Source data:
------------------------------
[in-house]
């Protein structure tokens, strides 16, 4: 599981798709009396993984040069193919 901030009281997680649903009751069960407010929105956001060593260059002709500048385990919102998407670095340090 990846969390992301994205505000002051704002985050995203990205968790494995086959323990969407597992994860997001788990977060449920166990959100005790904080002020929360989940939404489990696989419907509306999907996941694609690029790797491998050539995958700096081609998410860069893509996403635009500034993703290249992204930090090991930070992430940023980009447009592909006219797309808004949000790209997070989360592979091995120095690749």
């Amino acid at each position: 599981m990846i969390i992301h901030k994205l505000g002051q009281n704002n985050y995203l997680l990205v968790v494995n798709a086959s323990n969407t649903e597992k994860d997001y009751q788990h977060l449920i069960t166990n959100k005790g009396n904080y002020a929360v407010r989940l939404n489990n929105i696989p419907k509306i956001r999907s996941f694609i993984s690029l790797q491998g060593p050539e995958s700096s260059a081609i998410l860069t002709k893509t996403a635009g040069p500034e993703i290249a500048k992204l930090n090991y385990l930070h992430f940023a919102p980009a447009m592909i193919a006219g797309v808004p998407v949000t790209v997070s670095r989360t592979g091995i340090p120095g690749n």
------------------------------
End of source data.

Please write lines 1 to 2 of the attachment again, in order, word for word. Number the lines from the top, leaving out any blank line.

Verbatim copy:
[in-house]
């Protein structure tokens, strides 16, 4: 599981798709009396993984040069193919 901030009281997680649903009751069960407010929105956001060593260059002709500048385990919102998407670095340090 990846969390992301994205505000002051704002985050995203990205968790494995086959323990969407597992994860997001788990977060449920166990959100005790904080002020929360989940939404489990696989419907509306999907996941694609690029790797491998050539995958700096081609998410860069893509996403635009500034993703290249992204930090090991930070992430940023980009447009592909006219797309808004949000790209997070989360592979091995120095690749």